The length to which some Christians will invoke a pietistic-sounding excuse to justify their behavior can almost border on the amusing.
At Flatirons Community Church, where one demonstrates one's dedication to the Savior by chugging down microbrews and getting tattoos demonstrates fidelity to one's wife (which will last about as long as a stack of True Love Waits virginity pledges), twice a month four seats are offered on a helicopter so that men may extend those living in Colorado the privilege of being prayed over from above.
Given that Christianity holds that God is omnipresent (a fancy word for everywhere), it is not readily explained how prayers offered aloft in the air are really anymore efficacious than those sent up from terra firma.
These gimmicks might mean well in the attempt to lure men back into the institutionalized church which has grown increasingly feminized in terms of the activities held for the purposes of socialization and outreach.
However, in time these attempts at marketing will themselves deteriorate into spiritual dangers creating their own kind of religious caste system.
Don't drink the microbrews or get the fidelity tattoo?
What's wrong with you, dude?
You don't love Jesus or your family as much as the compliant members of the group?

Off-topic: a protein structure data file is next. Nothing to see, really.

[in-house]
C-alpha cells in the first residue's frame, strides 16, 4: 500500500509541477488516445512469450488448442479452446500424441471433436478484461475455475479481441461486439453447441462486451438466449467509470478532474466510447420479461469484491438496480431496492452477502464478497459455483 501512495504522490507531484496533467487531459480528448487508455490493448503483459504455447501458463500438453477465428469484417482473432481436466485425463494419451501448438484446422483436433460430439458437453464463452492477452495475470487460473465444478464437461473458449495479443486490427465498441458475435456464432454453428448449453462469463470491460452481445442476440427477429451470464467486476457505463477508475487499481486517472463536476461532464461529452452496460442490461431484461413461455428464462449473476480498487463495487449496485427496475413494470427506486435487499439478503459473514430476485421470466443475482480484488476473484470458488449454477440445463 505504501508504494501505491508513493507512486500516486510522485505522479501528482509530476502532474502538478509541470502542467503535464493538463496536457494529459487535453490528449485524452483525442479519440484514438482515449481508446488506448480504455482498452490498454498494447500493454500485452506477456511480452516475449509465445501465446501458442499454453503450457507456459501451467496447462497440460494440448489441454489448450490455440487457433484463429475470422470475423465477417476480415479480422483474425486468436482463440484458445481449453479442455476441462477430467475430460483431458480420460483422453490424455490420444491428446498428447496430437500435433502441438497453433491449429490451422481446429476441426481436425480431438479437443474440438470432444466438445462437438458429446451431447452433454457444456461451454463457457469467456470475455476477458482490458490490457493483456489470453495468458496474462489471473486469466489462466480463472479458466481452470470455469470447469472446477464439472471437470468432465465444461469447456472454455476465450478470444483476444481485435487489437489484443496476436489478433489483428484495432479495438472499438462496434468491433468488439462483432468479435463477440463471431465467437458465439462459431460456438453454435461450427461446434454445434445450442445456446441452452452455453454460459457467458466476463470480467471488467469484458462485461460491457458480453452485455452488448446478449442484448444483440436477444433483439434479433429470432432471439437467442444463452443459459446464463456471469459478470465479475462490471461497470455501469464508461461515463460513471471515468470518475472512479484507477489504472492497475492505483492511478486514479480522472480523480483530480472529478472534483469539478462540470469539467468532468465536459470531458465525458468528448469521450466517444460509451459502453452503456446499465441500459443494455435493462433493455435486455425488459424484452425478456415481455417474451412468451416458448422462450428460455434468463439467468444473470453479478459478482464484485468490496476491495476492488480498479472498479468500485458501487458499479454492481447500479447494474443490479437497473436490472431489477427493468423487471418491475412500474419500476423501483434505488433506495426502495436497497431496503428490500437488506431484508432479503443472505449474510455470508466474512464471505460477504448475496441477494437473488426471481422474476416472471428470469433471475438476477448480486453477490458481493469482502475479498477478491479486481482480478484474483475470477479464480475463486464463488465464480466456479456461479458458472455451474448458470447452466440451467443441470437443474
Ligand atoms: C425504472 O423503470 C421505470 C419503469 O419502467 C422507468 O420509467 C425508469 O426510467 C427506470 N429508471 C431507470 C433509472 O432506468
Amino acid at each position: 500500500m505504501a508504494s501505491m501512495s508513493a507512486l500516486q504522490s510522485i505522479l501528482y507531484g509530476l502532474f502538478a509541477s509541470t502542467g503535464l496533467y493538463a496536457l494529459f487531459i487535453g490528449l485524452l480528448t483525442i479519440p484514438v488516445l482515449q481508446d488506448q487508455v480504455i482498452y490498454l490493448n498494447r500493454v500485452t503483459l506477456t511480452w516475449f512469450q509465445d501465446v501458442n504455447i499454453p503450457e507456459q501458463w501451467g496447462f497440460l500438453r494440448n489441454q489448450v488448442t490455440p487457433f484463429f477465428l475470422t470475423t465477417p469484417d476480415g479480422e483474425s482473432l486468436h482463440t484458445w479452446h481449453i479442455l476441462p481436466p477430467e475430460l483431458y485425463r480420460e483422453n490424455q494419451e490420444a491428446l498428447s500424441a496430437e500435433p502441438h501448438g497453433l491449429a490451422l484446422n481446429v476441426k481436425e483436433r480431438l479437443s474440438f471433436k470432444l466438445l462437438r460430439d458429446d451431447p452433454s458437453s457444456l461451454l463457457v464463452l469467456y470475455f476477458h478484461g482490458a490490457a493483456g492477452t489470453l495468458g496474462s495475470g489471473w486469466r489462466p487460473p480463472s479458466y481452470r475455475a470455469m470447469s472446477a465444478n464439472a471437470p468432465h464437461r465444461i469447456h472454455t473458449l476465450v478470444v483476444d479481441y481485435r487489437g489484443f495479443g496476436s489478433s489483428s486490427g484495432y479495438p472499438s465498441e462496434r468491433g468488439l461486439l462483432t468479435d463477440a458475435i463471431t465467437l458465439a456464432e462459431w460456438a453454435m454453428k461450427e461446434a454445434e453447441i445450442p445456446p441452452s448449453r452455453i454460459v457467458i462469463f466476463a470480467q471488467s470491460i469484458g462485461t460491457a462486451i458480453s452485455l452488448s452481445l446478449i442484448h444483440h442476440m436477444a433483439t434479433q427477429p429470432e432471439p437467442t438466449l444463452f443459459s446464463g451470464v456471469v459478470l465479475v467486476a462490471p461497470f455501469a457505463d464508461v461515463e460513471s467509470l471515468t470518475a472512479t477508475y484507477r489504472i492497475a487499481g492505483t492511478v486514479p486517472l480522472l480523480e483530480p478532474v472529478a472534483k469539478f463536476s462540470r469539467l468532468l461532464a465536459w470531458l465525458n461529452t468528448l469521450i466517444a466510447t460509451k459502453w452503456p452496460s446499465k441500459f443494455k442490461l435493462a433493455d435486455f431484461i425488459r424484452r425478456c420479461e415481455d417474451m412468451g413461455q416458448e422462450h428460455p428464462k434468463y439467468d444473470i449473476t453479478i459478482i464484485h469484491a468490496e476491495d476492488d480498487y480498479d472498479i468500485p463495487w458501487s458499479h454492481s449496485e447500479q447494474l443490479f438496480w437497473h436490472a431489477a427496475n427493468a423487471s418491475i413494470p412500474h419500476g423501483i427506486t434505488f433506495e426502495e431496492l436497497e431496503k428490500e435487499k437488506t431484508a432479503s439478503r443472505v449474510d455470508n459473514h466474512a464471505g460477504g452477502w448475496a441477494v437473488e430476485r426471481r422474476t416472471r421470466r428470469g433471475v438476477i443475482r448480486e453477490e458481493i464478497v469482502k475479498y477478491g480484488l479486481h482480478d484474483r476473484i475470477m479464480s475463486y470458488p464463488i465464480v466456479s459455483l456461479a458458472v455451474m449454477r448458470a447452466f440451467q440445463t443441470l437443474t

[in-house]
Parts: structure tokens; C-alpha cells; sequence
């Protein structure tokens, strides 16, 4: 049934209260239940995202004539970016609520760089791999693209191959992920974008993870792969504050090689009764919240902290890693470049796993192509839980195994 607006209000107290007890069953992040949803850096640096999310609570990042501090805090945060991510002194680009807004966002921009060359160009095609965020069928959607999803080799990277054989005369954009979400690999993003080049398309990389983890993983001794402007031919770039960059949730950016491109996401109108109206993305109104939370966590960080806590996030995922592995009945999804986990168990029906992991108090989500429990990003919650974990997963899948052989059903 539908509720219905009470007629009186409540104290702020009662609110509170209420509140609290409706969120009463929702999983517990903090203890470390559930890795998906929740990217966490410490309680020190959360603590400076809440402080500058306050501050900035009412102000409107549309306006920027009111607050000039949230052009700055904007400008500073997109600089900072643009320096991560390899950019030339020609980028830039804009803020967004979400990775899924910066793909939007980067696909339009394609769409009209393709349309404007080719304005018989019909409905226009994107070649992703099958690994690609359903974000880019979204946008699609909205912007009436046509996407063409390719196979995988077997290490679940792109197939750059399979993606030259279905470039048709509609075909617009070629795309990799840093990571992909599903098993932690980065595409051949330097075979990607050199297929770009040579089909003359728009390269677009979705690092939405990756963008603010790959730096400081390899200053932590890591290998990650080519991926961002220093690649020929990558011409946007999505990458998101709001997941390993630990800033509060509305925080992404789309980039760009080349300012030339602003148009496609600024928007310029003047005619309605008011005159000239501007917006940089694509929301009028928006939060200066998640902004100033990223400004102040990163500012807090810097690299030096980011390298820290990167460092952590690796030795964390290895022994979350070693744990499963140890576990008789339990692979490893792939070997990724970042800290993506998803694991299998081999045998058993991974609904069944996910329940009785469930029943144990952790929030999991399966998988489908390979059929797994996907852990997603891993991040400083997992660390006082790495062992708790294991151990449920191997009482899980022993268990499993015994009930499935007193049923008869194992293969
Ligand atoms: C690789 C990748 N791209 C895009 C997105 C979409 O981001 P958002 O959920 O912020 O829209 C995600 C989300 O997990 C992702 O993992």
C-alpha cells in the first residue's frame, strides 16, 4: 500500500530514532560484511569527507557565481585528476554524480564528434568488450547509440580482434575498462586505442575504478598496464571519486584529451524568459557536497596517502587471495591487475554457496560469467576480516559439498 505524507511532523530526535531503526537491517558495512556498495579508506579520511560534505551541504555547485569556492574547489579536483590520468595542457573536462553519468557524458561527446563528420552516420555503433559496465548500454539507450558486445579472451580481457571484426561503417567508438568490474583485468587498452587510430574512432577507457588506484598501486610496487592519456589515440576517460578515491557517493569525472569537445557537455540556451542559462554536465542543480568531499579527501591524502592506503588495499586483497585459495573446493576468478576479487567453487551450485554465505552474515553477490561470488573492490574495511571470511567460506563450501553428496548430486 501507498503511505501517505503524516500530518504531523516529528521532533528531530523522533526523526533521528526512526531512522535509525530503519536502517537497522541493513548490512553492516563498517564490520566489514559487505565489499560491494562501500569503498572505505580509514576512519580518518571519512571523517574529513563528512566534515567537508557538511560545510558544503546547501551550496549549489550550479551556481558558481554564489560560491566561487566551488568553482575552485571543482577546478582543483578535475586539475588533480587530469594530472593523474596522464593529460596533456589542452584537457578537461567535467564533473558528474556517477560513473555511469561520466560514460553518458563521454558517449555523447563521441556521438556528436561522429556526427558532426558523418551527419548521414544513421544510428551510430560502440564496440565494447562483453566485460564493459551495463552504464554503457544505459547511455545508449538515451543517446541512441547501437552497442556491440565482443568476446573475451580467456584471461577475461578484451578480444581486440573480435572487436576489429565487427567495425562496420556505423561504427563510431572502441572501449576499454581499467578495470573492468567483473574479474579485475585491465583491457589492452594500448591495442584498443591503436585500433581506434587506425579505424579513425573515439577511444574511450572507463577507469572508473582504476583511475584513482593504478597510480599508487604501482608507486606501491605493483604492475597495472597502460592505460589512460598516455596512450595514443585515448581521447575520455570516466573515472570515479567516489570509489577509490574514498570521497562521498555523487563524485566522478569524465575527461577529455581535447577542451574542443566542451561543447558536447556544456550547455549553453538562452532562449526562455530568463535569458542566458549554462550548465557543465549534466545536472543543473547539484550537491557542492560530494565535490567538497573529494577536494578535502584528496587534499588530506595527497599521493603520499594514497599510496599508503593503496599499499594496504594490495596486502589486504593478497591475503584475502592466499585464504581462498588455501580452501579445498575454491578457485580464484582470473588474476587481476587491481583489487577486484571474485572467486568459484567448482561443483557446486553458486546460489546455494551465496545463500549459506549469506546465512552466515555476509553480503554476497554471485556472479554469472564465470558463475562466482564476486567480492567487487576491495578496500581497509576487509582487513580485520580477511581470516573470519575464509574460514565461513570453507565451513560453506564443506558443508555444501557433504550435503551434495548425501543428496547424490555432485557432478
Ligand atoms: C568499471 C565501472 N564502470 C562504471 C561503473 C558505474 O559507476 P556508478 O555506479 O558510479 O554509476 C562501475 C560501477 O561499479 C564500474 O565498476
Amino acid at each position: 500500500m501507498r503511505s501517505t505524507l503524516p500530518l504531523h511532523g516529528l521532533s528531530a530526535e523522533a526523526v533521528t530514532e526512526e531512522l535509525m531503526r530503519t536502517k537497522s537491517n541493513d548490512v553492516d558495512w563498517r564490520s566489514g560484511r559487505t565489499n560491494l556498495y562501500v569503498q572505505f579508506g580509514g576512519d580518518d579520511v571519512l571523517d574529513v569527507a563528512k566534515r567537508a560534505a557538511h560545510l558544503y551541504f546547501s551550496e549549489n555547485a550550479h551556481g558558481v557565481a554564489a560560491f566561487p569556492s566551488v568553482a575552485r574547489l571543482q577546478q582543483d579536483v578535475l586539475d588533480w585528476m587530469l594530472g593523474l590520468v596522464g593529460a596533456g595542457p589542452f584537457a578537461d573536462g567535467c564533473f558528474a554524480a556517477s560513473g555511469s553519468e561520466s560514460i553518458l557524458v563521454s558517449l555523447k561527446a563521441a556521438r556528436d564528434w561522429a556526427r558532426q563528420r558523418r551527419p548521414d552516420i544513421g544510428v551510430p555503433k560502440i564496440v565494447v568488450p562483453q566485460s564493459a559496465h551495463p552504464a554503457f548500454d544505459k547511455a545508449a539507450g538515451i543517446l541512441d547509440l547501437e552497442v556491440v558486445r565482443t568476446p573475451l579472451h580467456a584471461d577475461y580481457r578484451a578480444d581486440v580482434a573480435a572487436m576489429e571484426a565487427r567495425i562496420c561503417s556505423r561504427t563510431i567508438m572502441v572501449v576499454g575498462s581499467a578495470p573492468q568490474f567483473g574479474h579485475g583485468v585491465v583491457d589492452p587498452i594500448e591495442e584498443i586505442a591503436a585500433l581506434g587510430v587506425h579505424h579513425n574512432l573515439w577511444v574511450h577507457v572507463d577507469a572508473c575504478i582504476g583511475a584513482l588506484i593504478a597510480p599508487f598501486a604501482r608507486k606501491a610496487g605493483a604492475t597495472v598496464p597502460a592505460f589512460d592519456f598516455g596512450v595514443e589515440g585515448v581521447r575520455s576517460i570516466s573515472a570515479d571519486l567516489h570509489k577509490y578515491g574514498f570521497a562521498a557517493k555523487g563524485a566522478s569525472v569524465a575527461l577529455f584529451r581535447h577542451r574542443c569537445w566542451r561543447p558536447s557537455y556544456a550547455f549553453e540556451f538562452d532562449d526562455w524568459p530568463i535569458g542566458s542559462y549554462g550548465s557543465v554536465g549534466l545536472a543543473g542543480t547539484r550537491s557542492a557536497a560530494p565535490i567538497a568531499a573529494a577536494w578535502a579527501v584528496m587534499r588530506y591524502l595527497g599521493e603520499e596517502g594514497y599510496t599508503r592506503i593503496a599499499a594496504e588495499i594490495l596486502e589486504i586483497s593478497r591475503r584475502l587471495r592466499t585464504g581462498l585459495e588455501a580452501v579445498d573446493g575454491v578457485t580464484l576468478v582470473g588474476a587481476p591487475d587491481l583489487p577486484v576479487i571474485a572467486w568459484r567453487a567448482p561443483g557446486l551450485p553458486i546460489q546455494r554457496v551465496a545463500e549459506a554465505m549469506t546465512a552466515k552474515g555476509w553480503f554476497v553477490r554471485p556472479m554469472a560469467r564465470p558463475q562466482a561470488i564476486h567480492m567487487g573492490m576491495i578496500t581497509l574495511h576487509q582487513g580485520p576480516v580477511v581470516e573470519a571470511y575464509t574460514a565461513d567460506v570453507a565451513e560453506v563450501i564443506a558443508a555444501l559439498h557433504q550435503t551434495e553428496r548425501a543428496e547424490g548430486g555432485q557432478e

Christian men often face ridicule on the job for not boozing and desecrating their bodies with human graffiti from wordlings in the workplace.
They don't need to end up the victims of similar treatment at church.
Mark my words, before hearing the last of this church where being hip and cutting edge are elevated to the status of Christian fundamentals, the only way to get a ride in the helicopter in this ecclesiastical version of the mile high club will be to let the pastor sleep with your wife or to commit some act of blatant criminality on behalf of the church.
Frederick Meekins is an independent theologian and social critic. Frederick holds a BS in Political Science/History, a MA in Apologetics/Christian Philosophy from Trinity Theological Seminary, and a PhD. in Christian Apologetics from Newburgh Theological Seminary.